Refreshed after the comfort stop it was time to continue along the coast to Fraserburgh. In one of the happy accidents of travel we noticed a sign for The Scottish Lighthouses Museum and immediately turned to follow the signs as we both love lighthouses. It was late in the afternoon and we arrived just in time to take the last guided tour of the day through the Kinnaird Head lighthouse.
Kinnaird Head is unique among lighthouses as it is the first lighthouse build in Scotland and it is built as part of an existing medieval castle. We had fiftenn minutes to briefly look at the exhibits in the museum before following our tour guide, Adele, to the lighthouse; being the only two people in the tour group we had her undivided attention.
It was interesting to find out that the lighthouse only closed in 1997 when it was replaced by a new automated lighthouse which sits slightly apart from the existing one. After learning all the chores the lighthouse keepers were obliged to undertake, especially in the days of the paraffin-fuelled lamps, I decided that it wasn't such a glamourous job - especially the winding of the 30kg counterweight from the bottom of the lighthouse every thirty minutes to keep the lamp turning!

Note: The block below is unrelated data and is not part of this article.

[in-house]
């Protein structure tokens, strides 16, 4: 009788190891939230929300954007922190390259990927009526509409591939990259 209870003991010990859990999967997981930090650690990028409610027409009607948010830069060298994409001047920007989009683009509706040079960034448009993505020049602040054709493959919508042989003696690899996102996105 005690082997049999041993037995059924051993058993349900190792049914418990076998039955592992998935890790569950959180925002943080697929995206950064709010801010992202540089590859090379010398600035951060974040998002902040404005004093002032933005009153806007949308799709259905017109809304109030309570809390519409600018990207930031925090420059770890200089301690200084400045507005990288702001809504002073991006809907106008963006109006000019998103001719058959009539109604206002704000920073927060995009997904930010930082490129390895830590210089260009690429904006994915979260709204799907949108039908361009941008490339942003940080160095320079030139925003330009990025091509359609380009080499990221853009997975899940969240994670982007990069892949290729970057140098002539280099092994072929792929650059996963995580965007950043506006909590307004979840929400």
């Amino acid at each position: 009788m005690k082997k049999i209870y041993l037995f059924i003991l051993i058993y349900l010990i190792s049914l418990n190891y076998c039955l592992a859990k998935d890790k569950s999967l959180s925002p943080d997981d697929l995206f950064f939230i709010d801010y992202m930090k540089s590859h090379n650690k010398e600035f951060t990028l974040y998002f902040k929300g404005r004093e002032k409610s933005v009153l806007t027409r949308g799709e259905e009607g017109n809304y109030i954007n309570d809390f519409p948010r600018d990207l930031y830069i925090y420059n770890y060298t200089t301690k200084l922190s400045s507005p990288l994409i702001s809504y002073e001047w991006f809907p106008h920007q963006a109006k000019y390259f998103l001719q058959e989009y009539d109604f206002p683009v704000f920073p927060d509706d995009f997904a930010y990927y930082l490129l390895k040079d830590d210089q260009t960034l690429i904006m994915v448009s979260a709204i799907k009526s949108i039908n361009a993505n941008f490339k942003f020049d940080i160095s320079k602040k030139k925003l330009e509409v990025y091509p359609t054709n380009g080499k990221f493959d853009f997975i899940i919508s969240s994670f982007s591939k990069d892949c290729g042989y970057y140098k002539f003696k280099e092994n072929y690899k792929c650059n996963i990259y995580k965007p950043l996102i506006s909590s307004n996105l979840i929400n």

Climbing to the top wasn't too bad up the winding steps but the ladder up to the lamp wasn't my idea of fun, especially wearing a backpack. Of course I had to embarrass myself by tripping on the last rung. Getting back down wasn't as bad as I thought and we were soon on the ground again where Adele left us to look around the lighthouse keepers' accommodation and the engine room where you could hear a demonstration of the fog horn.
Continuing along the coastal route we passed the old fishing villages of Sandhaven, Pennan, Crovie, & Gardenstown, each clinging to a narrow strip of land at the very edge of the coast, then onto Macduff and Banff where we turned for home.
Once again it was early evening by the time we pulled into the drive of the steading after a very pleasant day investigating the Moray Coast. Then, to end the day a relaxing cider and dinner.
To top off the day we were treated to a display of the Northern Lights, a phenomenon we have eagerly hoped for on each of our visits to Scotland. The sky was alight with yellow and red in a wide band visible just above the horizon and the sight is truly something to behold. Alex managed to take some photos but my new camera refused to capture anything. (I'm now regretting not bringing my old Nikon). Of course are now hoping for more sightings as the atmospheric conditions are obviously right. Alex is monitoring the electromagnetic activity on an iPhone app that indicates when the aurora is likely to appear, so we shall be keeping our eyes peeled every night.